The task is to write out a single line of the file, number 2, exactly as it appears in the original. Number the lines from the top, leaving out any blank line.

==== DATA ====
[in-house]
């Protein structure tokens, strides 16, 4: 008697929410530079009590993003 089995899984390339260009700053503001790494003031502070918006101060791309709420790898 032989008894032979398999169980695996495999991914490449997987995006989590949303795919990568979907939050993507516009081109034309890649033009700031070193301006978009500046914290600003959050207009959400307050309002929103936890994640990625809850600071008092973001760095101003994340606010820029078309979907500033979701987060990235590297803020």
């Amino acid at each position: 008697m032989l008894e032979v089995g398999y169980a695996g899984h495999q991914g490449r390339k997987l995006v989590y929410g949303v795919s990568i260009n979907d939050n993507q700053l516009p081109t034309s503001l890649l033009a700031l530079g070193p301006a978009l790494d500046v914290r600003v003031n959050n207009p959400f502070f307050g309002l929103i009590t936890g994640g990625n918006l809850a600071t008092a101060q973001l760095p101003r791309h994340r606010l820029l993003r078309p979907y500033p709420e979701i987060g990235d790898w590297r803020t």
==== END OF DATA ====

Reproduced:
């Protein structure tokens, strides 16, 4: 008697929410530079009590993003 089995899984390339260009700053503001790494003031502070918006101060791309709420790898 032989008894032979398999169980695996495999991914490449997987995006989590949303795919990568979907939050993507516009081109034309890649033009700031070193301006978009500046914290600003959050207009959400307050309002929103936890994640990625809850600071008092973001760095101003994340606010820029078309979907500033979701987060990235590297803020």